CAS CS 552
Programming Assignment 1
Due: September 21, 1999
The purpose of this assignment is to introduce you to Java programming.
You are to implement a simple shell (command interpreter) that behaves
similarly (but not identically) to the UNIX shell. When you type in a command
(in response to its prompt), it will create a thread that will execute
the command you entered. Multiple commands can be entered on a single line,
separated by `&' (ampersand) characters. Your shell will create a thread
for each individual command and prompt for more user input when they have
Unlike the real shell, your program doesn't have to know how to run
arbitrary programs, only the following ``built-in'' commands. On the other
hand, you will have to implement these commands in Java rather than using
standard Unix utilities.
You do not need to implement pipes or re-direction of standard input and
standard output, but you must be able to handle an arbitrary number of
commands per line -- each with an arbitrary number of arguments separated
by arbitrary amounts of white space (blanks or tabs). Only cat may
take more than two arguments, but your program must gracefully recover
from such errors as unknown commands, wrong number of arguments, or non-existent
files by printing an error message and continuing.
|cat file ...
||Print the contents of the named files to System.out one after
|cmp file1 file2
||Check whether the two files have identical contents and print an appropriate
message to System.out.
||Print the lines of file in sorted (lexicographic) order.
||Terminate the program. You should also terminate on reaching end-of-file
This project is not as hard as it may seem at first reading, because most
of the hard parts have already been done for you by the standard Java library.
It involves finding the relevant library routines and calling them properly.
Your finished program will probably be under 200 lines, including comments.
Your public static void main() procedure in your primary class
will be quite simple. It will be an infinite loop that prints a prompt,
reads a line (in other courses, a program with an infinite loop is considered
a bad thing, but in Operating systems, it's the norm!), parses it (breaks
it up into its constituent commands), starts a new thread to handle each
of the different commands, and then waits for all the threads to finish
before printing the next prompt.
You should find Marvin Solomon's note on Java
for C++ Programmers useful.
For parsing, you may find it easier to read the entire line into a String
object. The stream
object, which gets the keyboard input, is of type
so it can read either single bytes or arrays of bytes. You could represent
an input line as an array of bytes, but you will find it much easier to
instead. You may want to look into the class
to figure out how to read a line into a String. Tokenizing a String is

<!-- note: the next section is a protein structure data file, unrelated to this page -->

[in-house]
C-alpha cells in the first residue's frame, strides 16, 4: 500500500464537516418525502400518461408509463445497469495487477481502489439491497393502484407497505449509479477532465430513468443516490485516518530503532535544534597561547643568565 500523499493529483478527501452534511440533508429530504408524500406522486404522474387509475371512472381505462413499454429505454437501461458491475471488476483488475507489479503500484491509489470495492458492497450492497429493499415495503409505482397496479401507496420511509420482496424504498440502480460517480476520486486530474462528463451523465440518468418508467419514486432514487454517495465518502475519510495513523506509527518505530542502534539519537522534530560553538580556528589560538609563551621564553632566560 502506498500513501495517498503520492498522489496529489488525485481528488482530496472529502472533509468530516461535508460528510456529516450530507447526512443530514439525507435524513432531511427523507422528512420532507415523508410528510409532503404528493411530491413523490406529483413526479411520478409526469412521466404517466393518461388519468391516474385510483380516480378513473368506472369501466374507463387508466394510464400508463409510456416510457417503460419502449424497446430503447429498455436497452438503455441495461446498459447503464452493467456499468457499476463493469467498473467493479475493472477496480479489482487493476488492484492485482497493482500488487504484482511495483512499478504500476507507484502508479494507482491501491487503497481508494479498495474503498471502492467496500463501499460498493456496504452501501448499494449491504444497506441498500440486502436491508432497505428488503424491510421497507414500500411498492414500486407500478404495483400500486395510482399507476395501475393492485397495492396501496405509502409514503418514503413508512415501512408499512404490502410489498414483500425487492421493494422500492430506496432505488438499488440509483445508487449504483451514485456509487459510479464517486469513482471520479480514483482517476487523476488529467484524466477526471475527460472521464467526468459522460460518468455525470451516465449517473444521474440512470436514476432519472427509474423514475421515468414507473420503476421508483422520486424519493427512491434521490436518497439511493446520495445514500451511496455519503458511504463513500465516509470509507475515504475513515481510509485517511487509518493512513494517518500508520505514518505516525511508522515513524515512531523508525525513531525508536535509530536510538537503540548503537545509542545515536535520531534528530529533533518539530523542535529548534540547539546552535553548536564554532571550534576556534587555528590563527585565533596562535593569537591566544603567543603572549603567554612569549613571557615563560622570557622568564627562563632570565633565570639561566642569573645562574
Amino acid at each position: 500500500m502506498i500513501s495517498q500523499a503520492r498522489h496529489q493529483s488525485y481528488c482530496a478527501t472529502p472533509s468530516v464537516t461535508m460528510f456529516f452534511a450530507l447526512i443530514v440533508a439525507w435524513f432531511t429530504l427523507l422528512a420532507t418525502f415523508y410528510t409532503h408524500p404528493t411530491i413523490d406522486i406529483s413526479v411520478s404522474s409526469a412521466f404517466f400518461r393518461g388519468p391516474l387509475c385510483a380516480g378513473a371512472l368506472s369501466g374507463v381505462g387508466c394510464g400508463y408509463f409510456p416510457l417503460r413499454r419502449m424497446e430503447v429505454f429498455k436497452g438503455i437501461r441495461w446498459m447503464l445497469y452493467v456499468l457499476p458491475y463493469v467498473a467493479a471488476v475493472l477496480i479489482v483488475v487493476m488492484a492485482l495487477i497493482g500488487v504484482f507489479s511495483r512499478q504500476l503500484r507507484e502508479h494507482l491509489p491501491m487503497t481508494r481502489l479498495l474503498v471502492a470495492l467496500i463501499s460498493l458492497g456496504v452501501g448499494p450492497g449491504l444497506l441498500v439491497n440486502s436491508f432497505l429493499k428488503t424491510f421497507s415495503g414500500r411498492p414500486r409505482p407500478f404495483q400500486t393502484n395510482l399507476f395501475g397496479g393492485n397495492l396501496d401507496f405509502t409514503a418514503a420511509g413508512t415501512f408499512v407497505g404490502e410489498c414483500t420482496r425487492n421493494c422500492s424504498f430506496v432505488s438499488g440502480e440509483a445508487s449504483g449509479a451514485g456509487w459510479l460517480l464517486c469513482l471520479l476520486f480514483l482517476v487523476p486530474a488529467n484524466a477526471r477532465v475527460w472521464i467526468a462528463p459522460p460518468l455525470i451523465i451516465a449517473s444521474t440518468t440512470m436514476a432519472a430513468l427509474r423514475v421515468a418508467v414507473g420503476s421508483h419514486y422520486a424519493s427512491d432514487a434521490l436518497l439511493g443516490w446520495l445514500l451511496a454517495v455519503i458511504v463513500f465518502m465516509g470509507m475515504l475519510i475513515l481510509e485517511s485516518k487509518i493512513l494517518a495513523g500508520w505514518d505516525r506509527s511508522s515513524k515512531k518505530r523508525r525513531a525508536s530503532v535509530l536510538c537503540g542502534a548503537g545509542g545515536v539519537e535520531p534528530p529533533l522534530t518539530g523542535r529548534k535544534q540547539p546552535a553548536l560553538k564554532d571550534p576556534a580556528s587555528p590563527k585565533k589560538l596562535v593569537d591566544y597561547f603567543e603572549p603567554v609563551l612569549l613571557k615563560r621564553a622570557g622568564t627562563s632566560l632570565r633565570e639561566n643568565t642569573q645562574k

made almost trivial using the
class found in
For the cat command, you should look at the class FileInputStream
to see how to read data from a file. The cmp command will be similar
to cat, but this time the contents of the two files will be compared, line
by line. You probably want to wrap the FileInputStream
for this. For sort, an efficient sorting algorithm is not required;
anything that works is ok. You might want to adapt the insertion sort
used in the
Java for C++ Programmers
note. Some of the classes that might help you here are BufferedReader
Your primary class will read a command line from a user and then will create
threads to carry out the commands on the line. It will then wait until
the threads have finished before continuing its own execution. There are
two ways to start threads in Java. The first is to derive your class from
class and then override its run() function (see pp. 181-182 in
Java book). The second is to use the
interface (pp. 201-202). With this approach, you create a class that
Runnable and pass an instance of this class into the constructor
of a new thread object. Using the second approach is recommended.
Java requires you to place within a try
block any methods that might cause an exception. Following the try block
is a catch clause (or catch clauses)
that will be used to catch any exceptions that have been thrown. See Java
for C++ Programmers and Chapter 7 of the Java book for more information
about exceptions. Your code should deal with exceptions in an appropriate
manner. For example, exceptions such as attempting to open a file that
does not exist should result in a message to the user and the continuation
of the program. More serious exceptions may require an error message followed
by program termination (using
Note: This project must be done individually. The
remaining Java projects will be done in teams of two.
Hand in your source program and a transcript of a terminal session which
demonstrates your shell's ability to perform as specified; see the UNIX
command script(1): Simply type the command "script". You will
see the message
Script started, file is typescript
After that, everything you type in and everything sent to the screen
will be saved in the file "typescript". When you are done with your demo,
type "exit" (to the UNIX shell, not to your program!), and you should get
Script done, file is typescript
Submit all your .java source files, the typescript file and
any other required files. Do not submit any .class files. Be sure
that you use test data adequate to exercise your program's capabilities.
You should follow all the principles of software engineering you learned
in CS 112 and CS 113, including top-down design, good indentation, meaningful
variable names, modularity, and helpful comments. You will be graded not
only on the basis of correctness, but also programming style and completeness
of test data.
for electronic submissions of programming assignments.
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